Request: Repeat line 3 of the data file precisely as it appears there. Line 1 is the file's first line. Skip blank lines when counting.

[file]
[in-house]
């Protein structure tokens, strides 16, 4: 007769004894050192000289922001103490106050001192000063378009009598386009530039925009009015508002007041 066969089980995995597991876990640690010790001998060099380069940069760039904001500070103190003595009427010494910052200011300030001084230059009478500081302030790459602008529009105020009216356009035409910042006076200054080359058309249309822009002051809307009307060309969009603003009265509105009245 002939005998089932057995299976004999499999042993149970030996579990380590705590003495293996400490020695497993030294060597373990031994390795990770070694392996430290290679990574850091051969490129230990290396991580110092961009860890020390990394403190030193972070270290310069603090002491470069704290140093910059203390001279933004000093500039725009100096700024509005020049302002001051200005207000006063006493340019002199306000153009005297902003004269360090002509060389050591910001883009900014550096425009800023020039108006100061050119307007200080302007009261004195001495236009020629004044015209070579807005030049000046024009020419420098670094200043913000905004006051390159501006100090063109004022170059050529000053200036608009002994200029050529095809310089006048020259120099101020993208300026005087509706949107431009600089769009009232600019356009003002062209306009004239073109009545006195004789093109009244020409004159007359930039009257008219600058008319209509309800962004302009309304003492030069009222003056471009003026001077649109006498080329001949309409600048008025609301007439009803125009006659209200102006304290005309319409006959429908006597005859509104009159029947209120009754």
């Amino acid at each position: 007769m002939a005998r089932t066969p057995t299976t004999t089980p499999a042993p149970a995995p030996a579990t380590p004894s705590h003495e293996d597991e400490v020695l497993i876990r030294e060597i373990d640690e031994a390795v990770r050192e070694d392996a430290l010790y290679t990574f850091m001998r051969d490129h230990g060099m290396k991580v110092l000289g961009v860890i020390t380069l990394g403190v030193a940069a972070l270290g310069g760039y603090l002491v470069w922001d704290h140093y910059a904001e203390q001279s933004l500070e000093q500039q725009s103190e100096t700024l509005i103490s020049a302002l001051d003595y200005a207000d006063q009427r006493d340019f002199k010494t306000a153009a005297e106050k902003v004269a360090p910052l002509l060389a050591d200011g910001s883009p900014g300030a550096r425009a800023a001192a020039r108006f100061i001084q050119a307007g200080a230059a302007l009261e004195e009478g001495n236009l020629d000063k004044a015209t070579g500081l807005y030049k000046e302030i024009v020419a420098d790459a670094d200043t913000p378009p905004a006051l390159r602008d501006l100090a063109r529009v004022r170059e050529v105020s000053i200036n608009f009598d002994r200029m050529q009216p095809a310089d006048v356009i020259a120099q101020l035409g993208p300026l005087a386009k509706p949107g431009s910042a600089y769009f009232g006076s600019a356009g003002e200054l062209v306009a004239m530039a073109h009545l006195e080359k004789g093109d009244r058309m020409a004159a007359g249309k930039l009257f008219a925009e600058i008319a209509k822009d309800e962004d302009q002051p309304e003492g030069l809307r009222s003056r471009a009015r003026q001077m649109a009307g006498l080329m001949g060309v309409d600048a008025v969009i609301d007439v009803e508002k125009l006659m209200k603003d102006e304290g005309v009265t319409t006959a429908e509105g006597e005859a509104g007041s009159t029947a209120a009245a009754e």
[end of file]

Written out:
């Amino acid at each position: 007769m002939a005998r089932t066969p057995t299976t004999t089980p499999a042993p149970a995995p030996a579990t380590p004894s705590h003495e293996d597991e400490v020695l497993i876990r030294e060597i373990d640690e031994a390795v990770r050192e070694d392996a430290l010790y290679t990574f850091m001998r051969d490129h230990g060099m290396k991580v110092l000289g961009v860890i020390t380069l990394g403190v030193a940069a972070l270290g310069g760039y603090l002491v470069w922001d704290h140093y910059a904001e203390q001279s933004l500070e000093q500039q725009s103190e100096t700024l509005i103490s020049a302002l001051d003595y200005a207000d006063q009427r006493d340019f002199k010494t306000a153009a005297e106050k902003v004269a360090p910052l002509l060389a050591d200011g910001s883009p900014g300030a550096r425009a800023a001192a020039r108006f100061i001084q050119a307007g200080a230059a302007l009261e004195e009478g001495n236009l020629d000063k004044a015209t070579g500081l807005y030049k000046e302030i024009v020419a420098d790459a670094d200043t913000p378009p905004a006051l390159r602008d501006l100090a063109r529009v004022r170059e050529v105020s000053i200036n608009f009598d002994r200029m050529q009216p095809a310089d006048v356009i020259a120099q101020l035409g993208p300026l005087a386009k509706p949107g431009s910042a600089y769009f009232g006076s600019a356009g003002e200054l062209v306009a004239m530039a073109h009545l006195e080359k004789g093109d009244r058309m020409a004159a007359g249309k930039l009257f008219a925009e600058i008319a209509k822009d309800e962004d302009q002051p309304e003492g030069l809307r009222s003056r471009a009015r003026q001077m649109a009307g006498l080329m001949g060309v309409d600048a008025v969009i609301d007439v009803e508002k125009l006659m209200k603003d102006e304290g005309v009265t319409t006959a429908e509105g006597e005859a509104g007041s009159t029947a209120a009245a009754e």